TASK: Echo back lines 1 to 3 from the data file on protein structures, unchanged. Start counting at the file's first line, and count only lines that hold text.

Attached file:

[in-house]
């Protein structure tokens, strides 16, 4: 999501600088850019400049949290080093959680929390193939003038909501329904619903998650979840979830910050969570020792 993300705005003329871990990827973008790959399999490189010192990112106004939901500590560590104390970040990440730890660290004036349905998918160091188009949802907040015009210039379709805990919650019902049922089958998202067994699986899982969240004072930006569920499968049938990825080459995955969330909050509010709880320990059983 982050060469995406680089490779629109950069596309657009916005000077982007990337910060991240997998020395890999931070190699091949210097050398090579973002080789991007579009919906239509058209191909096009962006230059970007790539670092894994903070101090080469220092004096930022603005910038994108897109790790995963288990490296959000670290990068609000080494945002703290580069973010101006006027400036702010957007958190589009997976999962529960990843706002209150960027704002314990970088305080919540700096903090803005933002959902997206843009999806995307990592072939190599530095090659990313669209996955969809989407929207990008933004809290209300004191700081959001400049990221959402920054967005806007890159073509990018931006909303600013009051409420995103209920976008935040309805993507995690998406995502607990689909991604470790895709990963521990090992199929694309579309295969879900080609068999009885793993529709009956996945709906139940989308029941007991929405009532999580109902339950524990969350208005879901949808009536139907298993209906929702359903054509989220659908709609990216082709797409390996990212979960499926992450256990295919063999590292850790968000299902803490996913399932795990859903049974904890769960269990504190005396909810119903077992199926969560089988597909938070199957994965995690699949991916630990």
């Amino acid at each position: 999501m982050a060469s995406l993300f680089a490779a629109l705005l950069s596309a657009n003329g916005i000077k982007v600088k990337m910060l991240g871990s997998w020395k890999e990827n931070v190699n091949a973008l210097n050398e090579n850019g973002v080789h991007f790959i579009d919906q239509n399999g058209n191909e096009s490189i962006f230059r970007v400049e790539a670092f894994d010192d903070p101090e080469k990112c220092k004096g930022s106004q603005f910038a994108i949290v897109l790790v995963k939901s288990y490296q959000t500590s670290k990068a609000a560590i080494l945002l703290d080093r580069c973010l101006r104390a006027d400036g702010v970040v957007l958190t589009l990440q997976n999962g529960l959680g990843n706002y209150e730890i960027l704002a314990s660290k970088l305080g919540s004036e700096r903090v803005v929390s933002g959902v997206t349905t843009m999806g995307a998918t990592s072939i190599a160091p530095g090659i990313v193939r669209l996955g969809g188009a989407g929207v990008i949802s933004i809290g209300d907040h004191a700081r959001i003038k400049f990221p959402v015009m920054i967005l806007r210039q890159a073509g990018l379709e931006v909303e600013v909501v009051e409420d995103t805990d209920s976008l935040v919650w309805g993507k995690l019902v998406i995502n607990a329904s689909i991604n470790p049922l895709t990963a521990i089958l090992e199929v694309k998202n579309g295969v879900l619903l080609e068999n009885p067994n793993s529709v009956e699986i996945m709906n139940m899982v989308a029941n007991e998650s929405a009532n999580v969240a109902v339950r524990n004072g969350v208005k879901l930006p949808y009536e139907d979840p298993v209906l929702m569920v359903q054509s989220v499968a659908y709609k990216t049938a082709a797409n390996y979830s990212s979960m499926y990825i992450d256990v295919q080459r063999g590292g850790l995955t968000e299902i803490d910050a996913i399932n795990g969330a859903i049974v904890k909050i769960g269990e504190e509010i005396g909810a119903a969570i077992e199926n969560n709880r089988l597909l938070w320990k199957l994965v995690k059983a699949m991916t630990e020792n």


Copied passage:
[in-house]
């Protein structure tokens, strides 16, 4: 999501600088850019400049949290080093959680929390193939003038909501329904619903998650979840979830910050969570020792 993300705005003329871990990827973008790959399999490189010192990112106004939901500590560590104390970040990440730890660290004036349905998918160091188009949802907040015009210039379709805990919650019902049922089958998202067994699986899982969240004072930006569920499968049938990825080459995955969330909050509010709880320990059983 982050060469995406680089490779629109950069596309657009916005000077982007990337910060991240997998020395890999931070190699091949210097050398090579973002080789991007579009919906239509058209191909096009962006230059970007790539670092894994903070101090080469220092004096930022603005910038994108897109790790995963288990490296959000670290990068609000080494945002703290580069973010101006006027400036702010957007958190589009997976999962529960990843706002209150960027704002314990970088305080919540700096903090803005933002959902997206843009999806995307990592072939190599530095090659990313669209996955969809989407929207990008933004809290209300004191700081959001400049990221959402920054967005806007890159073509990018931006909303600013009051409420995103209920976008935040309805993507995690998406995502607990689909991604470790895709990963521990090992199929694309579309295969879900080609068999009885793993529709009956996945709906139940989308029941007991929405009532999580109902339950524990969350208005879901949808009536139907298993209906929702359903054509989220659908709609990216082709797409390996990212979960499926992450256990295919063999590292850790968000299902803490996913399932795990859903049974904890769960269990504190005396909810119903077992199926969560089988597909938070199957994965995690699949991916630990």
């Amino acid at each position: 999501m982050a060469s995406l993300f680089a490779a629109l705005l950069s596309a657009n003329g916005i000077k982007v600088k990337m910060l991240g871990s997998w020395k890999e990827n931070v190699n091949a973008l210097n050398e090579n850019g973002v080789h991007f790959i579009d919906q239509n399999g058209n191909e096009s490189i962006f230059r970007v400049e790539a670092f894994d010192d903070p101090e080469k990112c220092k004096g930022s106004q603005f910038a994108i949290v897109l790790v995963k939901s288990y490296q959000t500590s670290k990068a609000a560590i080494l945002l703290d080093r580069c973010l101006r104390a006027d400036g702010v970040v957007l958190t589009l990440q997976n999962g529960l959680g990843n706002y209150e730890i960027l704002a314990s660290k970088l305080g919540s004036e700096r903090v803005v929390s933002g959902v997206t349905t843009m999806g995307a998918t990592s072939i190599a160091p530095g090659i990313v193939r669209l996955g969809g188009a989407g929207v990008i949802s933004i809290g209300d907040h004191a700081r959001i003038k400049f990221p959402v015009m920054i967005l806007r210039q890159a073509g990018l379709e931006v909303e600013v909501v009051e409420d995103t805990d209920s976008l935040v919650w309805g993507k995690l019902v998406i995502n607990a329904s689909i991604n470790p049922l895709t990963a521990i089958l090992e199929v694309k998202n579309g295969v879900l619903l080609e068999n009885p067994n793993s529709v009956e699986i996945m709906n139940m899982v989308a029941n007991e998650s929405a009532n999580v969240a109902v339950r524990n004072g969350v208005k879901l930006p949808y009536e139907d979840p298993v209906l929702m569920v359903q054509s989220v499968a659908y709609k990216t049938a082709a797409n390996y979830s990212s979960m499926y990825i992450d256990v295919q080459r063999g590292g850790l995955t968000e299902i803490d910050a996913i399932n795990g969330a859903i049974v904890k909050i769960g269990e504190e509010i005396g909810a119903a969570i077992e199926n969560n709880r089988l597909l938070w320990k199957l994965v995690k059983a699949m991916t630990e020792n």